Citrus crop forecast continues to sour

Florida’s struggling citrus industry continues to see a decline in the crop for the current growing season, with the harvest on track for the lowest yield since before World War II.

With the latest sign of trouble for the industry attributed to a recent cold snap, the U.S. Department of Agriculture on Friday dropped its Florida orange forecast by more than 7 percent from the March update, pushing the decline since the first forecast was issued in October to nearly 19 percent.

Meanwhile, grapefruit production has been cut nearly 8 percent from earlier predictions.

“After cold weather events, we expect to see dips like this,” Shelley Rossetter, the Florida Citrus Commission’s assistant director of global marketing, said in an email Friday. “They are never what we want to see but are a part of the set of challenges growers face every season.”

Despite an increased demand for orange juice at the start of the coronavirus pandemic, the industry has been on a downward projection for nearly two decades because of residential and commercial development, foreign imports, changes in beverage-consumption habits and, since 2005, an incurable bacterial disease known as citrus greening, or Huanglongbing.

The 2020-2021 season ended with 52.8 million industry standard 90-pound boxes filled by oranges. Another 4.1 million boxes contained grapefruit and 890,000 boxes were filled by specialty crops, which are mostly tangerines and tangelos.

The overall citrus crop for the current year is on pace to fill 42.6 million boxes, including 38.2 million boxes of oranges, 3.6 million boxes of grapefruit and 800,000 boxes of specialty crops.

For an industry that two decades ago produced 230 million boxes of oranges and had all citrus production at 287.2 million boxes, the current season would be the smallest amount since 40.87 million boxes were produced in the 1937-38 season.

The Hurricane Irma-ravaged 2017-2018 season, in comparison, finished with about 49 million boxes.

In a prepared statement Friday, Agriculture Commissioner Nikki Fried said that her department “remains committed to supporting citrus growers every way we can.”

“This legislative session, my department and I secured more than $18 million for our citrus industry, including $8 million for research and $6 million to combat citrus pests and diseases,” Fried said. “Consumers can also help by choosing Fresh From Florida citrus when shopping to support our local citrus growers as they work to help us keep Florida growing.”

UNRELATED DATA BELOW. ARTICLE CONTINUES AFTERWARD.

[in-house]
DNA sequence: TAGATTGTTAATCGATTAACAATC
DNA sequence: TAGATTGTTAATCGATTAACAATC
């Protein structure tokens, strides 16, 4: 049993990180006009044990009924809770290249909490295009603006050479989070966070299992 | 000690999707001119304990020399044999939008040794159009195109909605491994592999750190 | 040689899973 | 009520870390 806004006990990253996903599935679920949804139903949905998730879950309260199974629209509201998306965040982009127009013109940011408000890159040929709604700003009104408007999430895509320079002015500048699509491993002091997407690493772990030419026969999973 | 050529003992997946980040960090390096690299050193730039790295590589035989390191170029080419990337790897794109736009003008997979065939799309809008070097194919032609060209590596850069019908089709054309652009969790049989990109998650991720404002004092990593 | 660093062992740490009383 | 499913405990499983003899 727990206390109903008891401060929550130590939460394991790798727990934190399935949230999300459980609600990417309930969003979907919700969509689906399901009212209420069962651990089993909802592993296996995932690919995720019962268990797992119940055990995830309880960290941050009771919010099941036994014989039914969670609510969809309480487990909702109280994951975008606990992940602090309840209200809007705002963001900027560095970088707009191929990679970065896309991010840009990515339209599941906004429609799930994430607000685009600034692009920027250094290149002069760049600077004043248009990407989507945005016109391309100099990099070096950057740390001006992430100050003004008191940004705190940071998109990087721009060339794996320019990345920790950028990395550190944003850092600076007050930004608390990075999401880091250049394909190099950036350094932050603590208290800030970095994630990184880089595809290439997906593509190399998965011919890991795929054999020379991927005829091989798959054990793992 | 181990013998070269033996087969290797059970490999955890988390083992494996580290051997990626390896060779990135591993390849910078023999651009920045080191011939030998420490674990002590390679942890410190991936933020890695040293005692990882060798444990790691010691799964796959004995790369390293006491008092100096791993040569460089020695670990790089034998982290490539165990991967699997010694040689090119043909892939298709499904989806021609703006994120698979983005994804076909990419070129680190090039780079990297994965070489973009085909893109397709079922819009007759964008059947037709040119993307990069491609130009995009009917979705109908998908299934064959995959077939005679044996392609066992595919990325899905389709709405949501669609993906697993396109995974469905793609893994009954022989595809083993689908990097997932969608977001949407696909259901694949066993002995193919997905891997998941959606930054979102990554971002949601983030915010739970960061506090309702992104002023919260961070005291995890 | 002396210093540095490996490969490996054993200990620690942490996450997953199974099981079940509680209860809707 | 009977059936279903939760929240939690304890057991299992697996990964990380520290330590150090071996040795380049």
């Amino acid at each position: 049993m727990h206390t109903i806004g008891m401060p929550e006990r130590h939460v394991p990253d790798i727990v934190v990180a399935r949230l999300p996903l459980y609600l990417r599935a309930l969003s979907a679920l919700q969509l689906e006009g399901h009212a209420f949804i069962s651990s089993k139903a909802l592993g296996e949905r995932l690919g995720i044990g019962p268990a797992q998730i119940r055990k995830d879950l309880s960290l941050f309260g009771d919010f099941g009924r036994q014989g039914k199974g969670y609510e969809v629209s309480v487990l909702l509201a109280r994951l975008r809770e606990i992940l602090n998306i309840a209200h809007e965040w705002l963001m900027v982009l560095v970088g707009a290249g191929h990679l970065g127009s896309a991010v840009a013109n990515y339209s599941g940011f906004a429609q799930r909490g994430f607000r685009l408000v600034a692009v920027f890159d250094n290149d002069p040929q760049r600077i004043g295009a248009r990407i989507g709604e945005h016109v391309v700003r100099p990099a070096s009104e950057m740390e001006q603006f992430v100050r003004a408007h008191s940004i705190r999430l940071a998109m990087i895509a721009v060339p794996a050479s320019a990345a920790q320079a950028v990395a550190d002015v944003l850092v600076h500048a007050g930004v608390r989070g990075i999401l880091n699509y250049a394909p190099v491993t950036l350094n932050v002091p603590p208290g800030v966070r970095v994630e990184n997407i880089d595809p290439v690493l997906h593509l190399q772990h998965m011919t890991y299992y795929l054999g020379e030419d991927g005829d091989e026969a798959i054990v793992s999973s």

A record $112.1 billion budget (HB 5001) passed by state lawmakers this spring includes $3 million for the Department of Citrus to research citrus disease and $5 million to conduct large-scale, science-based plantings to determine steps to increase production of citrus. Half the money for the plantings would go to growers with between five and 2,500 acres.

Another $2 million would go into a greenhouse operation where citrus greening-tolerant trees and seedlings would be grown.

The budget, which Gov. Ron DeSantis has not received yet, also includes $12 million for citrus marketing, with an additional $5 million earmarked for consumer and influence engagement regarding the “awareness of the health, safety, wellness, nutrition, and uses of Florida citrus products.”

Meet the Editor

David Adlerstein, The Apalachicola Times’ digital editor, started with the news outlet in January 2002 as a reporter.

Prior to then, David Adlerstein began as a newspaperman with a small Boston weekly, after graduating magna cum laude from Brandeis University in Waltham, Massachusetts. He later edited the weekly Bellville Times, and as business reporter for the daily Marion Star, both not far from his hometown of Columbus, Ohio.

In 1995, he moved to South Florida, and worked as a business reporter and editor of Medical Business newspaper. In Jan. 2002, he began with the Apalachicola Times, first as reporter and later as editor, and in Oct. 2020, also began editing the Port St. Joe Star.

Wendy Weitzel The Star Digital Editor

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